The partner holds his hands high in the air as the Order surrounds him. For a moment I can't see what's happening as the six armed guards block my view; I've lost the connection. My head floods with questions. Where will they take him? Why is he here? But none are so big as — how is he alive? The group breaks apart, carrying the stranger in the center, hands behind his back as he's dragged to the main entrance of the dome.
One of the Order points in my direction. My heart skips a beat, and an ache shoots through my chest. Can they see me? I cower as low as I can in the bushes, pressing my body against the coarse litter of decayed leaves that cover the ground. The member walks over to the dome, running a finger along the outside before peering through the glass. I hold my breath, so as not to move in the slightest. After a moment, they walk away.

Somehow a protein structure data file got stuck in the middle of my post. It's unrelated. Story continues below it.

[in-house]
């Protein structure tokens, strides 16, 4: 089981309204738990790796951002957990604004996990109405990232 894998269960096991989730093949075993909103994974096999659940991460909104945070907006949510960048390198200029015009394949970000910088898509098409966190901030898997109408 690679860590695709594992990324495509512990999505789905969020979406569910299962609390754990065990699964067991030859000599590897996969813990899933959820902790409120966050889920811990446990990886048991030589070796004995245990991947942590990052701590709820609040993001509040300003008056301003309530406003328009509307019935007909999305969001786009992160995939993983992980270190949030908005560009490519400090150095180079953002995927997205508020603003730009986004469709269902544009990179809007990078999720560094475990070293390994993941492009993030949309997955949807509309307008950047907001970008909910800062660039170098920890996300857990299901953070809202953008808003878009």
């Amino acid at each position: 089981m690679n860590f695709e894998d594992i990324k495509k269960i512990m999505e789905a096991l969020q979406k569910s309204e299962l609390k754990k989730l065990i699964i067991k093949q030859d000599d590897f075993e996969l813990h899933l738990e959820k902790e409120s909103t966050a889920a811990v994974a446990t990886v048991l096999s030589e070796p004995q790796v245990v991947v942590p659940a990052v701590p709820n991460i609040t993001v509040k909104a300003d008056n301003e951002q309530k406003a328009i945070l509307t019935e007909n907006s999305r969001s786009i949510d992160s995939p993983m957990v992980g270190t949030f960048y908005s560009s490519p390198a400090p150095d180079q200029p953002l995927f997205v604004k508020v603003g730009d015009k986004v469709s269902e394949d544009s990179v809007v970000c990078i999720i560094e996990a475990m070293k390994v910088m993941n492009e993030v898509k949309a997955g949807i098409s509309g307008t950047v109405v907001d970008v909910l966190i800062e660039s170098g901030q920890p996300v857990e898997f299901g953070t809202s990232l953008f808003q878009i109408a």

I wait until the group rounds the corner of the dome, out of my sight, before daring to stand up. I brush myself free from debris and turn toward the trees to escape. It won't be safe for me to come back here for a long time, but there's no time to say goodbye as I dodge through the Outer Forest, making my way to the streets of the city, near the entrance of the dome.
Excerpted from There Once Were Stars by Melanie McFarlane. Copyright © 2016 Melanie McFarlane. Excerpted by permission of Month9Books.
All rights reserved. No part of this excerpt may be reproduced or reprinted without permission in writing from the publisher.
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Most Helpful Customer Reviews
I really enjoyed this book